2) Accept what they hear at church, and feel ashamed that they aren't allowed to do the same things as their peers, feel fear at their lack of the benefits of the ordinances that they hear about (not saved, no Holy Ghost to protect them). And that difficult experience you mentioned about not being allowed to partake of the sacrament? It will be similar for the boys whose friends (who they mostly know to be not really all that upstanding) are allowed to pass it, and praised for it, and get assigned home teaching partners, etc. If they endure all that shame for long enough, they will eventually get to play catch up, but only if they promise that they think their parents are terrible sinners. [Frown] This is the bigger group, because either their gay parents want them to be there**, or they have an extended family that makes it happen. Opting out as a child in this kind of family is not a realistic option.

[*I'm not sure how it will shake out with my step son. Our household will be supportive if he rejects the church, and our side of the extended family is already tolerant and steady with the non-participation of my kids. But there will likely be consequences from his bio-dad's family.]

[**Being a gay Mormon is tough, and I've heard from them various attitudes toward the church. Some believe it's the one true church but wrong about homosexuality - these people vary from romantically isolated to technically celibate to married, but all are waiting for things to change. Some of them have always been immersed in Utah LDS culture and whether it's true or not, it's the only pattern and system they know for raising children. Some of them would prefer to keep their kids away but give in to pressure from extended family. I can relate to this. Long after I stopped believing, I let my infant children receive the name&blessing thing, not because I thought it was important but because I hadn't figured out how to tell the extended family that I was against it. Perhaps that indicates a lack of courage, but the culture is overwhelming and I forgive myself for taking a long time to figure out my relationship to it. ]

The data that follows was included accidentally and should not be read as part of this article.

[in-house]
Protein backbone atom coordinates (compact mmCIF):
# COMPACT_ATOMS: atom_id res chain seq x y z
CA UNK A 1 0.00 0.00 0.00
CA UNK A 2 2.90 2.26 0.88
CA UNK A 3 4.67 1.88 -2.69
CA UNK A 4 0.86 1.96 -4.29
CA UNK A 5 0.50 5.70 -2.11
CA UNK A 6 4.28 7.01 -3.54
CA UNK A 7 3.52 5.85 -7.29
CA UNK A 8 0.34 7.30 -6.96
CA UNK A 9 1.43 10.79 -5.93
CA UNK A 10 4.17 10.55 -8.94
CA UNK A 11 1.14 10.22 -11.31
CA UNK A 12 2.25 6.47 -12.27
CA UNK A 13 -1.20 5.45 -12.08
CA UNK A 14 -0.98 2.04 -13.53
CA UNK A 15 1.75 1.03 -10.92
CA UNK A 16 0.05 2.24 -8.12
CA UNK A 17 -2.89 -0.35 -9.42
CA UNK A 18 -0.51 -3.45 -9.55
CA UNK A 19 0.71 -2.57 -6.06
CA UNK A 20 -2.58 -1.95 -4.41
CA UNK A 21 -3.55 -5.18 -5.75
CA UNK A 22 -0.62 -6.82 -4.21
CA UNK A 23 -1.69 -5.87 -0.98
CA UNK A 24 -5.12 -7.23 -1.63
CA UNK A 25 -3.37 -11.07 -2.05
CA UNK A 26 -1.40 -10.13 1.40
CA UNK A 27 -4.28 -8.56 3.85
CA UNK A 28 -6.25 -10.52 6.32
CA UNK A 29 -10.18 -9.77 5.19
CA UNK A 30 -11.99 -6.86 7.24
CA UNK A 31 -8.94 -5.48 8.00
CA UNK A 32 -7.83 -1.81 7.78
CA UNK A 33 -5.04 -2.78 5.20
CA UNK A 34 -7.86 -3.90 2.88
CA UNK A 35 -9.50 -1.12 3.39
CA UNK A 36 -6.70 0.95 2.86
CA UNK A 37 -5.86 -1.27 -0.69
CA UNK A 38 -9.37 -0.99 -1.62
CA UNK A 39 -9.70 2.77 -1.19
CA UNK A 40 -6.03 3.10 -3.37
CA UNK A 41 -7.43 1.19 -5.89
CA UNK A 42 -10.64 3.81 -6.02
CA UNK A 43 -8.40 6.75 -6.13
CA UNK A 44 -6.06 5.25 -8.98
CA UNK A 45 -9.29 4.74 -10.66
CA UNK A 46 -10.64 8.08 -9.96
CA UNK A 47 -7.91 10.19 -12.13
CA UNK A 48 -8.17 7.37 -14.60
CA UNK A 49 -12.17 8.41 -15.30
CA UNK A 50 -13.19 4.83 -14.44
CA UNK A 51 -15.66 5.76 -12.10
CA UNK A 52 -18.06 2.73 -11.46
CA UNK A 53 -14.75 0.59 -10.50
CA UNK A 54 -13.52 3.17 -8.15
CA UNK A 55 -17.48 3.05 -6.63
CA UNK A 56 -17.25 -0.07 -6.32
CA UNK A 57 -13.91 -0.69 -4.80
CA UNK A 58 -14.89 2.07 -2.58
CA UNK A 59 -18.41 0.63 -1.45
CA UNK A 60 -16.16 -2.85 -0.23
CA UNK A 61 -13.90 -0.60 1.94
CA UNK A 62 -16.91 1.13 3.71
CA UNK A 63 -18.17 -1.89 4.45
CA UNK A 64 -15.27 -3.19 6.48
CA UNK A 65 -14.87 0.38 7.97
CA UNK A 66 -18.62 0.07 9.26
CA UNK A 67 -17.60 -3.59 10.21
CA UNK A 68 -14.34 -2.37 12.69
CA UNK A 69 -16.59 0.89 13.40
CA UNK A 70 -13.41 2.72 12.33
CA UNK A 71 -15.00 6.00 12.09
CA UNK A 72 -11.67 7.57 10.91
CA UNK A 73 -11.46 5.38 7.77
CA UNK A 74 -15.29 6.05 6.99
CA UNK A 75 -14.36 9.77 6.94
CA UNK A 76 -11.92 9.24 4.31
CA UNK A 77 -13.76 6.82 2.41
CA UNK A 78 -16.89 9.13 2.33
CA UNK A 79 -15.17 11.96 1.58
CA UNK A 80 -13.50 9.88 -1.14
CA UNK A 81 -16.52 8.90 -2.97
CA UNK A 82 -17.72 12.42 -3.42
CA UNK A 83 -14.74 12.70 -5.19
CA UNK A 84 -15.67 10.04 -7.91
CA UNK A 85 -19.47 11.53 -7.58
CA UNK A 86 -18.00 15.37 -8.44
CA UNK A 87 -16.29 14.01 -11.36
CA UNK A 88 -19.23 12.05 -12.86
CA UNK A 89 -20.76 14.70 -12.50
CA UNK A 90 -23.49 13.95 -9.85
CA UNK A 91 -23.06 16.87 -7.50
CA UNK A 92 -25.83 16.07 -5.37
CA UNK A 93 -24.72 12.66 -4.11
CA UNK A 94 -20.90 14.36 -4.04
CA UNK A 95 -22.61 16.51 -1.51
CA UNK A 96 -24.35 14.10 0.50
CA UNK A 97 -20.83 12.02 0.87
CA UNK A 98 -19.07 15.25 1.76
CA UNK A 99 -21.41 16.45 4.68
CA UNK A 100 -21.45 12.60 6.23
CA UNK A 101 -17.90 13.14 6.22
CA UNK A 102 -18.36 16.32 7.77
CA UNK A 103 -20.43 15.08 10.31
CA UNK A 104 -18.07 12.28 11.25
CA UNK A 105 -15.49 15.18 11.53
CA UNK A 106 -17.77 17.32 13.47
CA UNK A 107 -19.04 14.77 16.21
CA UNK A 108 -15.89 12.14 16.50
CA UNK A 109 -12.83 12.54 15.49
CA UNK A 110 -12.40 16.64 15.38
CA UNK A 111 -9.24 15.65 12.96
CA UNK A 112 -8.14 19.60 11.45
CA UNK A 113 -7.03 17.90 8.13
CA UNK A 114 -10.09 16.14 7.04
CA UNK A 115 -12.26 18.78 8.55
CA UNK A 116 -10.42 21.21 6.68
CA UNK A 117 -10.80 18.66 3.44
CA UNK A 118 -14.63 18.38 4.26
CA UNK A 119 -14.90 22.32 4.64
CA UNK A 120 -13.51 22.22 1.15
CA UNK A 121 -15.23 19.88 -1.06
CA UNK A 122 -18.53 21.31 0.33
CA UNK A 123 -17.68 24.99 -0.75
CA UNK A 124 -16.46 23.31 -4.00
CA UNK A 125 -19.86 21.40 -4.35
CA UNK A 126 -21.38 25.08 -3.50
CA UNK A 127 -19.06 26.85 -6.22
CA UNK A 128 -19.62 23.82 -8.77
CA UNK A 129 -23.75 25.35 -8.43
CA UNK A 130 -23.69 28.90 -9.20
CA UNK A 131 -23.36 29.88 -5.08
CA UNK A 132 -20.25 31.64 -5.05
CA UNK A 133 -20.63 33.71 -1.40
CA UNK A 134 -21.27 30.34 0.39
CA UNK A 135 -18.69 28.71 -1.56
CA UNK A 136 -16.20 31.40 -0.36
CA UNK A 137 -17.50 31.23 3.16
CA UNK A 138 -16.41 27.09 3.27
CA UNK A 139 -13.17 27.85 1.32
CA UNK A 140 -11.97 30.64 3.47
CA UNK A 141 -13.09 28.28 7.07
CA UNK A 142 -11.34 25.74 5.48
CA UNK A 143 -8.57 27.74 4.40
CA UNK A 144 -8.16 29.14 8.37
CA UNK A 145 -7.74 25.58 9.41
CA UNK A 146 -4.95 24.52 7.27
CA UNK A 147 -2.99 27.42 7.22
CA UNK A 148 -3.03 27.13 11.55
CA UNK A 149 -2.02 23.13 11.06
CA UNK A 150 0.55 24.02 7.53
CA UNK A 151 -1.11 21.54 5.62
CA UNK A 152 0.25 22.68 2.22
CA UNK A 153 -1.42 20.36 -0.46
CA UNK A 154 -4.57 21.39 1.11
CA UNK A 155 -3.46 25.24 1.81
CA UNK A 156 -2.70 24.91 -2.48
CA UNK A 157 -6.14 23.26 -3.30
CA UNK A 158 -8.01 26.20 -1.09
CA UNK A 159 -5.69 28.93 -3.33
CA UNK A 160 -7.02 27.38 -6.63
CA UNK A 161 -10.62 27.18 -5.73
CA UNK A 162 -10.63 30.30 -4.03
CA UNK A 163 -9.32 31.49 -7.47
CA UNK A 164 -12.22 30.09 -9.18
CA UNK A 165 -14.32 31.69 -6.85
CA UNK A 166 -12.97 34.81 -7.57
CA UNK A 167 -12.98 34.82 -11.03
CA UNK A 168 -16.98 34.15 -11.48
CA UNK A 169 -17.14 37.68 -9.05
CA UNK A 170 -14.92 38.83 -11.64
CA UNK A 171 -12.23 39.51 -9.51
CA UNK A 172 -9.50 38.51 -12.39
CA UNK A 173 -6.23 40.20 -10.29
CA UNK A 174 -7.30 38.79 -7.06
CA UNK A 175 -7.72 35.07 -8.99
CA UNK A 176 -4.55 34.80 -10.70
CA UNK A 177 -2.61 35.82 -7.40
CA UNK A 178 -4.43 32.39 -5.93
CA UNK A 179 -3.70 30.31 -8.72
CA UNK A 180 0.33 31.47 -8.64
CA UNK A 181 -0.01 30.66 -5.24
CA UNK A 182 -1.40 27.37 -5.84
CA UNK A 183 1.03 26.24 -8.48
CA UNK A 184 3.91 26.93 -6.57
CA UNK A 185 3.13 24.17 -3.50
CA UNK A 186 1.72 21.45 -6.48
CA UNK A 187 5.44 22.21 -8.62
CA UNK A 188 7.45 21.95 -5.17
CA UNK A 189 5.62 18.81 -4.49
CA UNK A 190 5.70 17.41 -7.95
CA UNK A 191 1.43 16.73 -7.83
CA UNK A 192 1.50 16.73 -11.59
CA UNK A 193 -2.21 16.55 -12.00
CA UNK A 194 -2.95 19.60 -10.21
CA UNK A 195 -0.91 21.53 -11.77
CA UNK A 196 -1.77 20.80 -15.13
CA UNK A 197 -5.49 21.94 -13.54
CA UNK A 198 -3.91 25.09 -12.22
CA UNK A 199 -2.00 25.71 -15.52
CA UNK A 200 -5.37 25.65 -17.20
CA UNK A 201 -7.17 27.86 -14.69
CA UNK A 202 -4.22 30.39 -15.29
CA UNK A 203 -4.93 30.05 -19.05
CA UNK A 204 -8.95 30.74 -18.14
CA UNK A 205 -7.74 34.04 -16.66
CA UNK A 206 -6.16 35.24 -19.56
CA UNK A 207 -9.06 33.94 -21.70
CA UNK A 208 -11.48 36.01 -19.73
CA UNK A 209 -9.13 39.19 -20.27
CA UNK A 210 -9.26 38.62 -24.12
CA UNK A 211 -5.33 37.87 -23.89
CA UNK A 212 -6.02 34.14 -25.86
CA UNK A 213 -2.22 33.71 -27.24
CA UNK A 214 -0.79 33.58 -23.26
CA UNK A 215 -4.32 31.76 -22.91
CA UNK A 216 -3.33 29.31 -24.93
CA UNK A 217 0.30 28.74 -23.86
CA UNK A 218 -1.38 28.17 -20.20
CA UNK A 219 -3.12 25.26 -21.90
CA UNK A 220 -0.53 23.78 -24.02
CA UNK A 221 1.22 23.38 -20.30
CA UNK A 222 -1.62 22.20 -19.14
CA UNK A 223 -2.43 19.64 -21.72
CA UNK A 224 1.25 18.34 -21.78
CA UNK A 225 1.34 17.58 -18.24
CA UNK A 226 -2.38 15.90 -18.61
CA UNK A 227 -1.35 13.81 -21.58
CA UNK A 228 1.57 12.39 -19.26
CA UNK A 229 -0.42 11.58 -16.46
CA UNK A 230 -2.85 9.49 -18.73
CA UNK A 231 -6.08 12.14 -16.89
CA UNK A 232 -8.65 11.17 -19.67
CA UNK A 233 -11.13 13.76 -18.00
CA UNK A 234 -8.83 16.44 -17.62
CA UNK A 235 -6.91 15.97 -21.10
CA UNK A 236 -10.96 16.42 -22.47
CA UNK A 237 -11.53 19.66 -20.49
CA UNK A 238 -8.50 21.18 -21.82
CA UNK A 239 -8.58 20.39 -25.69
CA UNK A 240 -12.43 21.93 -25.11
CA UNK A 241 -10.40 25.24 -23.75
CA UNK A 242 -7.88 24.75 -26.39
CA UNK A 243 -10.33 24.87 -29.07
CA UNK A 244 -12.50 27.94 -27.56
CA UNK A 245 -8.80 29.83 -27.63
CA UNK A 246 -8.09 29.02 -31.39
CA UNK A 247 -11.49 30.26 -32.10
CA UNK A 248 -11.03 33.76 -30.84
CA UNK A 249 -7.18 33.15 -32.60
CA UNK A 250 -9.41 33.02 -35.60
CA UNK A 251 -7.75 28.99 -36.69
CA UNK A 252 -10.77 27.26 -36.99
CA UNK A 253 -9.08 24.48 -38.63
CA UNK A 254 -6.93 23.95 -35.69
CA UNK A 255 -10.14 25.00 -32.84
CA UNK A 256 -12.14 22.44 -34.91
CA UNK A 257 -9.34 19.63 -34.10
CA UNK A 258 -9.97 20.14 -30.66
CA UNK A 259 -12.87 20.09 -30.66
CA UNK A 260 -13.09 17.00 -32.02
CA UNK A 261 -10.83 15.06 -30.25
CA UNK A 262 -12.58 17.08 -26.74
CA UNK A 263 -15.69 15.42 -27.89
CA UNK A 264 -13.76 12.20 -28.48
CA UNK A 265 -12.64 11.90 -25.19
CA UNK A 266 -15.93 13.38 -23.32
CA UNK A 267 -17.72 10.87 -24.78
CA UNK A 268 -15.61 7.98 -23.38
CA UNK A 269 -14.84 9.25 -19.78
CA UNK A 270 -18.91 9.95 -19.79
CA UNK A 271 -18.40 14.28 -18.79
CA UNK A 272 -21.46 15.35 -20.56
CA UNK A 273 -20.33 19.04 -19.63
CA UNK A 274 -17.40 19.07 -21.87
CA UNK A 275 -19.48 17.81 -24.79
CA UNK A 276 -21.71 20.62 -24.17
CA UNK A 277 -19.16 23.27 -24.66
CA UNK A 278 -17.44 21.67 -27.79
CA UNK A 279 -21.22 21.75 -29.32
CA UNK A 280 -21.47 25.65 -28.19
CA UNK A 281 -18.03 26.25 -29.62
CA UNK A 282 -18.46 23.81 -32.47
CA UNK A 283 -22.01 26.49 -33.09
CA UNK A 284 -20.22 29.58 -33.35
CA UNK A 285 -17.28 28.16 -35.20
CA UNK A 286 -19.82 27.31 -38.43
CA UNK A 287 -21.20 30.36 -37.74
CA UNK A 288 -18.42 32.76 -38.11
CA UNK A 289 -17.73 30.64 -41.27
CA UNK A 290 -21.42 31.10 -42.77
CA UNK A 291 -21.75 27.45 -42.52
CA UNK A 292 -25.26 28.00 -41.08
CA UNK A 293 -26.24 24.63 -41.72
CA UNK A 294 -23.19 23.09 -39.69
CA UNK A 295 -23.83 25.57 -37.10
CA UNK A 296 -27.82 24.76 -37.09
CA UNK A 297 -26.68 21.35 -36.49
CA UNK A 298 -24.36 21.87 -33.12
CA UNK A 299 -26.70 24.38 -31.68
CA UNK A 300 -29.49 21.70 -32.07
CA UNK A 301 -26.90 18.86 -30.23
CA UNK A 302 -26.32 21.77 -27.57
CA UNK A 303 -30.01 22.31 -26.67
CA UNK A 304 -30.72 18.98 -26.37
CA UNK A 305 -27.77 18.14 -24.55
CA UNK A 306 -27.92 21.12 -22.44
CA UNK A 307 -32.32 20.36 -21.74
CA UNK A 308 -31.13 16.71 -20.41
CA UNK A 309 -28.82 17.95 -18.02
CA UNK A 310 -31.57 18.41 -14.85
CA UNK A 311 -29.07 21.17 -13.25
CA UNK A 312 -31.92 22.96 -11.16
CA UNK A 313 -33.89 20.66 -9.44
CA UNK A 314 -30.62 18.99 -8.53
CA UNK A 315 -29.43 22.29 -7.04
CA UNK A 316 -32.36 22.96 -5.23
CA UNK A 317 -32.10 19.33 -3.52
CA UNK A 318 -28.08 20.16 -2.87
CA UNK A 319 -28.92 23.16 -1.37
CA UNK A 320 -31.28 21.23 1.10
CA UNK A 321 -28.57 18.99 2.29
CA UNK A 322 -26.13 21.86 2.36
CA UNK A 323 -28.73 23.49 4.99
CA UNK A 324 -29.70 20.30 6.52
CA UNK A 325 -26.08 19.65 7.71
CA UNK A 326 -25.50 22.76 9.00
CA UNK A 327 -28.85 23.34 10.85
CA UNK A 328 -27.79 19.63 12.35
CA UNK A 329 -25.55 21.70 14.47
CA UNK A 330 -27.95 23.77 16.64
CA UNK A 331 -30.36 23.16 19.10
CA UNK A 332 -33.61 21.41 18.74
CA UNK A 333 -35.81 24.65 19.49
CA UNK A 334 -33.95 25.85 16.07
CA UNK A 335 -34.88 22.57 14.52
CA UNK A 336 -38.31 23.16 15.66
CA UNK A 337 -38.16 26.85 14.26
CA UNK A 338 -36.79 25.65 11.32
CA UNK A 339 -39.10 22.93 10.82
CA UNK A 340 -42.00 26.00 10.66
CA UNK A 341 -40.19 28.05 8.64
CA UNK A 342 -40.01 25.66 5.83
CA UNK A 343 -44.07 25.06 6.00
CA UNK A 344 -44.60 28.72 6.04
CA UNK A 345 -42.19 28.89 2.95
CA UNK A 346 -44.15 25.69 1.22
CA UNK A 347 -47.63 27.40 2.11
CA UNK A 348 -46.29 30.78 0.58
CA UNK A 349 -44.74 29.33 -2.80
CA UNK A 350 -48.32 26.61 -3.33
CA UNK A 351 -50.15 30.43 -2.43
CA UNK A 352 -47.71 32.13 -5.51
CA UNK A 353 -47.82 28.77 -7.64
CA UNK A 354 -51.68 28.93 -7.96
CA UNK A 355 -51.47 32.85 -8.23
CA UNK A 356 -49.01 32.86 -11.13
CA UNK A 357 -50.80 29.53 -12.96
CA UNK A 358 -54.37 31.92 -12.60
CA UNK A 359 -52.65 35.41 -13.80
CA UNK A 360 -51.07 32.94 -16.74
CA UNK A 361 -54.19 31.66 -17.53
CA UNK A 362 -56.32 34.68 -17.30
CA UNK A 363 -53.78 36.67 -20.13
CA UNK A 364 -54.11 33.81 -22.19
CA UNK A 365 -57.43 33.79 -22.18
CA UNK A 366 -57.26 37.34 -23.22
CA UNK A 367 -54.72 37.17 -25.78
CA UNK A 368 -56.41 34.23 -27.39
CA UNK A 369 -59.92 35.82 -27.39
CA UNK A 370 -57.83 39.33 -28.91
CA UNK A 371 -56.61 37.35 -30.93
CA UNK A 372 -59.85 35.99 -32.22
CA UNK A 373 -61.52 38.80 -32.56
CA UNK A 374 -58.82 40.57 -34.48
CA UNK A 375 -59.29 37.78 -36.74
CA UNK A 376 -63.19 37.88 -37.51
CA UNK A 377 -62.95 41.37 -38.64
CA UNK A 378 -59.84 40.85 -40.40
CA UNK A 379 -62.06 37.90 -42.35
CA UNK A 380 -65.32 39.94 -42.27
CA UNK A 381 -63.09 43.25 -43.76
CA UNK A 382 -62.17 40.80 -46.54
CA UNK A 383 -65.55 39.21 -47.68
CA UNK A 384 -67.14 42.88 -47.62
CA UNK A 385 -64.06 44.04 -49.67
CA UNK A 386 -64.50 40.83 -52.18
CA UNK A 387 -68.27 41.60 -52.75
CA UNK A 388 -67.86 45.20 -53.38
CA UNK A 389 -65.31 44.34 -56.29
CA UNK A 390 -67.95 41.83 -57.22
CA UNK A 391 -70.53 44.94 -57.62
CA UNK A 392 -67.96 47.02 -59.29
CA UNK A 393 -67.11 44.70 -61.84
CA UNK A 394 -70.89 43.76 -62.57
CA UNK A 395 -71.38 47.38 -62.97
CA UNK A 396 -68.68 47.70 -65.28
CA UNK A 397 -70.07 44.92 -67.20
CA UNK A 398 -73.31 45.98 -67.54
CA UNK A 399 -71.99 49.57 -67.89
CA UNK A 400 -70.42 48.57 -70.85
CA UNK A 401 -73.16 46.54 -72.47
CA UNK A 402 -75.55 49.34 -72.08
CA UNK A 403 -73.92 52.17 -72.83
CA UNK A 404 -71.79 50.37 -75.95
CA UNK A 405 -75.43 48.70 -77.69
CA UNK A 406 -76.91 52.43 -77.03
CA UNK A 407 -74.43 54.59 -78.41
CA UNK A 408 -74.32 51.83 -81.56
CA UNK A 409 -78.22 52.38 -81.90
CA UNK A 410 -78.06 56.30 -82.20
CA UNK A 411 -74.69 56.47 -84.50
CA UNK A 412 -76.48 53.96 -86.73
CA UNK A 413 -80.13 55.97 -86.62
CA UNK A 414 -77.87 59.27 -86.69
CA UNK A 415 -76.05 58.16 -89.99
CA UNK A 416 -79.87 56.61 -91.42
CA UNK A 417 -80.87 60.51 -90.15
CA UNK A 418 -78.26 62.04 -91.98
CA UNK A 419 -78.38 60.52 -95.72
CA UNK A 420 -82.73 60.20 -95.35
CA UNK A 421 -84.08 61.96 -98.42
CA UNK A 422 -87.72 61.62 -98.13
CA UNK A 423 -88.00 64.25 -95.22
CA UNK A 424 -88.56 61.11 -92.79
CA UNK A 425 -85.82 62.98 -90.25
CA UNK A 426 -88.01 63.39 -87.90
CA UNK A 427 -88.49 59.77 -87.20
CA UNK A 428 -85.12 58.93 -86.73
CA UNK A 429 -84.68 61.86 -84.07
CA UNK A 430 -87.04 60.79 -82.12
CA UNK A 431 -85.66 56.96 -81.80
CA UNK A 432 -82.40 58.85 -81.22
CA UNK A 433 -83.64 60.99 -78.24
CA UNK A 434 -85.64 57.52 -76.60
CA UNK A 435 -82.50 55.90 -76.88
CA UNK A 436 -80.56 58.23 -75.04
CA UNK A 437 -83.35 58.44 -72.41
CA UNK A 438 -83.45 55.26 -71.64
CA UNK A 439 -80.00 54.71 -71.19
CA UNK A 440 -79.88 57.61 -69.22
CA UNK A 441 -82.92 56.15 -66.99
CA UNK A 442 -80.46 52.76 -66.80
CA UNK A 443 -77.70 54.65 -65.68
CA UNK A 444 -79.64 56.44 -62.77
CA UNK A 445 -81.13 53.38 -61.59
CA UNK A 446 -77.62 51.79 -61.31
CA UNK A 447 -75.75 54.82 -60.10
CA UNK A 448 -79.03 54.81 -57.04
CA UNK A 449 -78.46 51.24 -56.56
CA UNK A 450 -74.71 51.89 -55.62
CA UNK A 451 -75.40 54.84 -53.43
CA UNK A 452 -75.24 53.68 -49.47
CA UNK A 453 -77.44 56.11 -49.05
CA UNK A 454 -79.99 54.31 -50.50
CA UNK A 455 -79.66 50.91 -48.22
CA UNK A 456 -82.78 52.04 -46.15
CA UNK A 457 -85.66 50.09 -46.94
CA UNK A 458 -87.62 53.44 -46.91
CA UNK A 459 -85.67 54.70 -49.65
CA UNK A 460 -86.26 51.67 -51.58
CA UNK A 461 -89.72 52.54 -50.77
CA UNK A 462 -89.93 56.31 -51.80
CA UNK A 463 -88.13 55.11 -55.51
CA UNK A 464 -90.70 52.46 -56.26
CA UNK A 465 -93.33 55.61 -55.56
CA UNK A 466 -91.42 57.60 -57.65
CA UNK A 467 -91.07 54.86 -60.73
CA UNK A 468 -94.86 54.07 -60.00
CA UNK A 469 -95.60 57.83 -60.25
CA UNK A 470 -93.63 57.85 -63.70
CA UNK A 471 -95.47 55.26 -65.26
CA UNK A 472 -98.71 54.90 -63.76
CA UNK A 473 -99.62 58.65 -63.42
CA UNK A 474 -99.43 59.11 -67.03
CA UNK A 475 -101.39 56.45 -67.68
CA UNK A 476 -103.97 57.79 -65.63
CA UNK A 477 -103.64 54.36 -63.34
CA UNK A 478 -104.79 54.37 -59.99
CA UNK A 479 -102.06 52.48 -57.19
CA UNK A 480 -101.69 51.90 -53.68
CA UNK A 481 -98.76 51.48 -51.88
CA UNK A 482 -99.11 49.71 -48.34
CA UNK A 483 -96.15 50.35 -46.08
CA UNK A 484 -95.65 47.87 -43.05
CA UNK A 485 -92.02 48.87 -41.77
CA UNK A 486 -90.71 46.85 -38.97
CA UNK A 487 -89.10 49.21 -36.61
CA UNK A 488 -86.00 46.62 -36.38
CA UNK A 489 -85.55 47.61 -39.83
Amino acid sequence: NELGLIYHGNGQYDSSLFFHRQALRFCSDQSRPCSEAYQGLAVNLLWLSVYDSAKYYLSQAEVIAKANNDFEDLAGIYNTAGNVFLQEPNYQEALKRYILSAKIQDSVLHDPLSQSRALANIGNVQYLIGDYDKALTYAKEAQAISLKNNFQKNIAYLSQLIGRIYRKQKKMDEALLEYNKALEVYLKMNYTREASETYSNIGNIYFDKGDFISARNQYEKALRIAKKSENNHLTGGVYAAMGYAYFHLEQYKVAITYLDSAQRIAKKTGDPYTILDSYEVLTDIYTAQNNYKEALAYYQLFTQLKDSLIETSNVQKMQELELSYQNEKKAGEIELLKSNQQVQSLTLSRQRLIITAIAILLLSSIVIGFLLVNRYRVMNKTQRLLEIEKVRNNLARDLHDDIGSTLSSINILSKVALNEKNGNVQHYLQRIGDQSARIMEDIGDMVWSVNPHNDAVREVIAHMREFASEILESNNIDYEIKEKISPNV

quote:
Originally posted by Pete at Home:
quote:
Originally posted by scifibum:
Feel free to respond from a library or after your thumbs heal, Pete, if you need my permission.

Thanks. I will. Please remember I have been shamed and harassed for writing imperfectly from my phone, though not by you.

..let's see if the voice on this thinglet's see if the voice on this thing works.

Naw. Al would have another fit.